Peaches, Patriotism & the 4th of July

This morning, I went to the farmer’s market at Pepper Place and spent about 20 minutes talking to/pestering Connor from Piper & Leaf. We talked about tea and fireworks, but I also noticed something else: Every time a customer bought a jar of tea or even just grabbed a sample, Connor told them to be sure to try the blueberries and peaches from the neighboring booth.


Now, Connor doesn’t get kickbacks from that booth. Piper & Leaf isn’t affiliated with them, so there’s really no reason for him to direct customers there — he’s simply doing it to be a good neighbor. That’s something independent businesses do all the time, and it’s something corporations do hardly ever (unless they have a liscening agreement or some kind of profit sharing deal).


As Americans, we tend to be good at being neighbors. We’re good at rallying behind someone in need or something we believe in, and this can manifest itself in really good ways (like helping a family in need) or in not-so-good ways (like attacking people who disagree with our politics).


Today is Independence Day, and it’s a time to reflect on how America began. This couldn’t come at a better time, because with all the polarizing politics lately (gay marriage rights, the Confederate flag disputes, and the burning of black churches, among other things), we really need perspective. I think it might help to remember that the Revolutionary War was born out of intense discussion, nuanced arguments and a reluctance to go to war, not a blind march toward conflict.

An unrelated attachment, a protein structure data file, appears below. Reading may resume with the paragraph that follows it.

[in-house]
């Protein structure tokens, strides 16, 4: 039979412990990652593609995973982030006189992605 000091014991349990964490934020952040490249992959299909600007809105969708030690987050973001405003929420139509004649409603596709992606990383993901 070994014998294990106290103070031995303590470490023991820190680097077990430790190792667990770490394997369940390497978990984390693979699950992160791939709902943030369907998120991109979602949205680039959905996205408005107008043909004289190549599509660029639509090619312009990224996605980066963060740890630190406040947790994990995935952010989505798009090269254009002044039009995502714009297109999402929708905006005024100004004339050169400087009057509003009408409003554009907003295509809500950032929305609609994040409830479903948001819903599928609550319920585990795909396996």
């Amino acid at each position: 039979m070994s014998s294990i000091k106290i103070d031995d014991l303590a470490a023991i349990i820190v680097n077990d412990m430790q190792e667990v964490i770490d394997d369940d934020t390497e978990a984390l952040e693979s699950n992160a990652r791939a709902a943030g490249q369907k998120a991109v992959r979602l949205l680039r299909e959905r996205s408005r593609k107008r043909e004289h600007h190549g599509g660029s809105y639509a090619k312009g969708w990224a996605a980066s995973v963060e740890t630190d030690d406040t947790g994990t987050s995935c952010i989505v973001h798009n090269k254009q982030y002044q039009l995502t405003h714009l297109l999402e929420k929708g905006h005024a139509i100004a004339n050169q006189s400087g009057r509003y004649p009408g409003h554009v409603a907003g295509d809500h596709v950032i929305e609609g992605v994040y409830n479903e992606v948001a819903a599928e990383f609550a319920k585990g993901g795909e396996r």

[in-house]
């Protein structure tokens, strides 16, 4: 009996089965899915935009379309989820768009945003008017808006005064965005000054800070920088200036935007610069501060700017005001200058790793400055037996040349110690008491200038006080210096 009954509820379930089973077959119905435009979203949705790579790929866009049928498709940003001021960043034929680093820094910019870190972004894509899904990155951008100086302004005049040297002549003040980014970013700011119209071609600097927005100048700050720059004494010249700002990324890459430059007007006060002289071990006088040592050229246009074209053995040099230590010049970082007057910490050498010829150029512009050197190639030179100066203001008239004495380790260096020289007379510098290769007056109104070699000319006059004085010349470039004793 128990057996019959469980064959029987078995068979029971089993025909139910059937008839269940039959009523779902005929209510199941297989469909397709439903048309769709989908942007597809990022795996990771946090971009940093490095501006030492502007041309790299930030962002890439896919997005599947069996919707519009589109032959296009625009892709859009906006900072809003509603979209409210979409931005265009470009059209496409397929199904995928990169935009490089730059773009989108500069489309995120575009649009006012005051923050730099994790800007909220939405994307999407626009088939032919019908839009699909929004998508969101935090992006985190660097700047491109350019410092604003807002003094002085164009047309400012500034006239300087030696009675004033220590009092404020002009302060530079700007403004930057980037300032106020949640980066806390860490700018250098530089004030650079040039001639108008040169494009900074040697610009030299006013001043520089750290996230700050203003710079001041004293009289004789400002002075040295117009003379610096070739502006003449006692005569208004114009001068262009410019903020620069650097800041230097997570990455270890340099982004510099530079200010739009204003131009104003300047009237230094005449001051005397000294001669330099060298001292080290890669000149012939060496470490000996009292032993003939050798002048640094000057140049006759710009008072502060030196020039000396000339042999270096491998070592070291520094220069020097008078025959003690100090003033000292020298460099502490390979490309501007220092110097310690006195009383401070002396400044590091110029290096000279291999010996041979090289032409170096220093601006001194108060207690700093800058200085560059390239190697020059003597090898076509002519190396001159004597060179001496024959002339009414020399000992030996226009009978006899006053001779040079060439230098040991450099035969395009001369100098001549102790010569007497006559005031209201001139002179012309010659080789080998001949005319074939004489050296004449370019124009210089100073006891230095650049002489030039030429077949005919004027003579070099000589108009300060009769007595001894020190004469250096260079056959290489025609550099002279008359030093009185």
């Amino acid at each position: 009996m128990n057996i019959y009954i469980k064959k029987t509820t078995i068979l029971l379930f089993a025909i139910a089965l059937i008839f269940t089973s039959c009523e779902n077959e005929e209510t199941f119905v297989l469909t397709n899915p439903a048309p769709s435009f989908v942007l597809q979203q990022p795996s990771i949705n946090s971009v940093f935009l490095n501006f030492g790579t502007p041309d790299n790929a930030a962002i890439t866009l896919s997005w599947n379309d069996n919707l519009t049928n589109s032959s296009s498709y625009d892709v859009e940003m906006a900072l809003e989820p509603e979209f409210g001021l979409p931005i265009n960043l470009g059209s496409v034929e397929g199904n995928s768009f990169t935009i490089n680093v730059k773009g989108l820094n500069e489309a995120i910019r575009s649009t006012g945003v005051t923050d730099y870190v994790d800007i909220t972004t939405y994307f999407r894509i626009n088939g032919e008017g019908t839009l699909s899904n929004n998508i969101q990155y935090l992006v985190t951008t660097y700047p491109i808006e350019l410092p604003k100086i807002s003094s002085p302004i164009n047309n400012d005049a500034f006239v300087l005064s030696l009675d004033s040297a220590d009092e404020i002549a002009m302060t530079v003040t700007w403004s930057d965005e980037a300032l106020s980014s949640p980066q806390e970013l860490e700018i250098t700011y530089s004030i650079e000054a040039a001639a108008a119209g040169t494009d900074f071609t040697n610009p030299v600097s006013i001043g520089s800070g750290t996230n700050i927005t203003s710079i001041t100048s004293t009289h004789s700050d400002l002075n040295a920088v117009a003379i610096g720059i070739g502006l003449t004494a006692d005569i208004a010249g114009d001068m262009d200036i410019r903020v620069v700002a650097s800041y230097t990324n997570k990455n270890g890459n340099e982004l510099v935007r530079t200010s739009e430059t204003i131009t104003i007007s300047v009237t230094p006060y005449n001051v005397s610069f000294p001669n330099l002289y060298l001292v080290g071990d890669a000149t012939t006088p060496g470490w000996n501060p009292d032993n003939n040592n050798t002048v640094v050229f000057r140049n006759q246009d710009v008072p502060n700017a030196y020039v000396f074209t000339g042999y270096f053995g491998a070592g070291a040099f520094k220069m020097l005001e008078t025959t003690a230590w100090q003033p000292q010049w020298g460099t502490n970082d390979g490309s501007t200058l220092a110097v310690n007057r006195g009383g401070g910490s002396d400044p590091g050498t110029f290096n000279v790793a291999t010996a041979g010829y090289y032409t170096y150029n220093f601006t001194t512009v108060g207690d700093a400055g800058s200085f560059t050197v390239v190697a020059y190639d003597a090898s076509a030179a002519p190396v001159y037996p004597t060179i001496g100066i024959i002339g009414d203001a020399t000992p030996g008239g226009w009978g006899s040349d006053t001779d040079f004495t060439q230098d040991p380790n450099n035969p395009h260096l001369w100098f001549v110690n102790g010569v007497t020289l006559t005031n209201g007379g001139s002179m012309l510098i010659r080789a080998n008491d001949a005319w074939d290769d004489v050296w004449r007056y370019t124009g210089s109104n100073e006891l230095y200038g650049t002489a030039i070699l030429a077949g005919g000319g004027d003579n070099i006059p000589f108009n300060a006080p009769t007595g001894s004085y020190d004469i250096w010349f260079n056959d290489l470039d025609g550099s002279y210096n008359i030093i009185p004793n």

Today, we celebrate with fireworks and barbeques. But maybe, when the subject of politics comes up around the picnic table, let’s slow down and really listen to each other. Let’s think about things from other perspectives and allow our own beliefs to be challenged, if not changed. Let’s lean toward the political discourse that made our country great instead of engaging in the “my ideas are better than your ideas” shouting match that American politics has devolved into lately. And let’s also look for ways to be kind and to support others even when it’s nothing in it for ourselves.


In short, let’s recommit to being better neighbors, and better Americans, too. Oh, and let’s listen to Connor and try those peaches, because they really are very good.


Carrie Rollwagen is author of The Localist: Think Independent, Buy Local and Reclaim the American Dream, creator of 30 Days of Local Praise and co-founder of Church Street Coffee & Books. Find her on Instagram, Facebook and Twitter @crollwagen.

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